## Microsoft Interview Question

• 0

Country: India

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13
of 13 vote

Well, there are several approaches to solve this problem.

Note that i am only discussing the approaches[corner cases may need to be handled separately] starting from brute force to the best one.
Considering N: number of nodes in first linked list
M: number of nodes in second linked list

Approach 1:
Compare each node of first linked list with every other node of second list. Stop when you find a matching node, this is the merging point.

``````while(head1)
{
while(cur2)
{
return cur2;
cur2=cur2->next;
}
}``````

Time Complexity: O(N*M)
Space Complexity: O(1)

Approach 2:
Maintain two stacks. Push all the nodes of he first linked list to first stack. Repeat he same for second linked list.
Start popping nodes from both the stacks until both popped nodes do not match. The last matching node is the merging point.
Time Complexity: O(N+M)
Space Complexity: O(N+M)

Approach 3:
Make use of hash table. Insert all the nodes of the first linked list into hash.
Search for the first matching node of he second list in the hash.
This is the merging point.
Time Complexity: O(N+M)
Space Complexity: O(N)
Note that the space complexity may vary depending upon the hash function used[talking about C where you are supposed to implement your own hash function].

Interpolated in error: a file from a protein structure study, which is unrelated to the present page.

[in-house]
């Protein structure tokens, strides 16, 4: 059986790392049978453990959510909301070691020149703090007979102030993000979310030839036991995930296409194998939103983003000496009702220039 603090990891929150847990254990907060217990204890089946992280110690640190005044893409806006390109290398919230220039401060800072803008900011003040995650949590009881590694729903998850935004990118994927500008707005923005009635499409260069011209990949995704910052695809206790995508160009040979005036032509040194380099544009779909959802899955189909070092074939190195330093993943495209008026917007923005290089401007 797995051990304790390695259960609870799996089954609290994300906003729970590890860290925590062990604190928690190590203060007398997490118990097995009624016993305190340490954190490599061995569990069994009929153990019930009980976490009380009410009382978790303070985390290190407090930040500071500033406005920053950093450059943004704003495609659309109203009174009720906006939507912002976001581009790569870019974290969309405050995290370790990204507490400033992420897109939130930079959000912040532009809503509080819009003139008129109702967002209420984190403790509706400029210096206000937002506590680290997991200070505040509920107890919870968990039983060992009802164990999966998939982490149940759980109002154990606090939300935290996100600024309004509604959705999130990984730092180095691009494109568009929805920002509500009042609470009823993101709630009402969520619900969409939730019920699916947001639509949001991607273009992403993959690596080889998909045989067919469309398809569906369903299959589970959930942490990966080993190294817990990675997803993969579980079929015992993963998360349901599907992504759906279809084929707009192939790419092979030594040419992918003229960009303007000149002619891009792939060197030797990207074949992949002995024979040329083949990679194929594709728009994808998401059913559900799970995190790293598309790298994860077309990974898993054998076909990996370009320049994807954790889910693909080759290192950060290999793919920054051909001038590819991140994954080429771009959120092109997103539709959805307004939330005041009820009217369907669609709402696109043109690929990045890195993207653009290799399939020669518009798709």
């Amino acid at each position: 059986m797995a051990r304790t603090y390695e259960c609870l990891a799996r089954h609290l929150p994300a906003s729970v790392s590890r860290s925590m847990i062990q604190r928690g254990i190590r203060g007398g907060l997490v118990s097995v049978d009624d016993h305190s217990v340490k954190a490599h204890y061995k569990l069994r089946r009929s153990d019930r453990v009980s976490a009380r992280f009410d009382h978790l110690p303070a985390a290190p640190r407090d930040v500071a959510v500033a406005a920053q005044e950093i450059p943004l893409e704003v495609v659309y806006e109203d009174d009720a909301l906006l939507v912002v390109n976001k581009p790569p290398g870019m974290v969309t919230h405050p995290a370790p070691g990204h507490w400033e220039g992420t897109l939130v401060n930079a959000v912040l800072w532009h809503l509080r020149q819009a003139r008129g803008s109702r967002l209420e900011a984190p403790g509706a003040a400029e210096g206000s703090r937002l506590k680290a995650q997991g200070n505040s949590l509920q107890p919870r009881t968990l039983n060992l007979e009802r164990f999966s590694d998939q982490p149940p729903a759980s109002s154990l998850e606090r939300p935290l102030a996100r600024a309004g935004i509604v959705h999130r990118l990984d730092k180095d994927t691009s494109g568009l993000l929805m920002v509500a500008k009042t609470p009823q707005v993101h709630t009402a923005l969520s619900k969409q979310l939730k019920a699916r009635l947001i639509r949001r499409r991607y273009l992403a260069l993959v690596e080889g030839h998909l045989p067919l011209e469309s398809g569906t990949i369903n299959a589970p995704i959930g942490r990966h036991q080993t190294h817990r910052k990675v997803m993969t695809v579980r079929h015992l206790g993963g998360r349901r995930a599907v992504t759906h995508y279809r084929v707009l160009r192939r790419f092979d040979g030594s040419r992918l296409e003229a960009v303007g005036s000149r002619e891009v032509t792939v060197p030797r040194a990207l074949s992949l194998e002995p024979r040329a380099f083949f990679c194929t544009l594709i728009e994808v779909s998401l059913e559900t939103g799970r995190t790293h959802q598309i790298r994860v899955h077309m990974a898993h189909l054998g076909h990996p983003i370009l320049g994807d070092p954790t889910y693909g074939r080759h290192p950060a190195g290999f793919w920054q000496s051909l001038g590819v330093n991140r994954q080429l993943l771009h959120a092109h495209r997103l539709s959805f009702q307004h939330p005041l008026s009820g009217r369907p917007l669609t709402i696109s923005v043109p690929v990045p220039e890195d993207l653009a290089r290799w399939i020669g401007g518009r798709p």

Approach 4:
Insert all the nodes of first linked list[by nodes, i mean addresses] into an array.
Sort the array with some stable sorting algorithm in O(N logN) time[Merge sort would be better].
Now search for the first matching node from the second linked list.
Time Complexity: O(N logN)
Space Complexity: O(N)
Note that this approach may be better than Approach 3 [in terms of space]as it doesn't use a hash.

Approach 5:
1. Take an array of size M+N.
2. Insert each node from the first linked list, followed by inserting each node from the second linked list.
3. Search for the first repeating element[can be found in one scan in O(M+N) time].
Time Complexity: O(N+M)
Space Complexity: O(N+M)

Approach 6: [A better approach]
1. Modify the first linked list & make it circular.
2. Now starting from the head of the second linked list, find the start of the loop using Floyd- Warshall cycle detection algorithm.
3. Remove the loop[can be easily removed as we know the last node].
Time Complexity: O(N+M)
Space Complexity: O(1)

Approach 7: [Probably the best one]
1. Count the number of nodes in first linked list[say c1].
2. Count the number of nodes in second linked list[say c2].
3. Find the difference[Lets say c1>c2] diff=c1-c2.
4. Take two pointers p1 & p2, p1 pointing to the head of the first linked list & p2 pointing to the head of the second linked list.
5. Move p1 diff times.
6. Move both p1 & p2 each node at a time until both point to the same node.
7. p1 or p2 indicates the merging point.
Time Complexity: O(N+M)
Space Complexity: O(1)

Comment hidden because of low score. Click to expand.
0

To add one more approach, reverse both the linked list ... then last matching node will give the node position. Similar to Stack approach , but this way we can save space.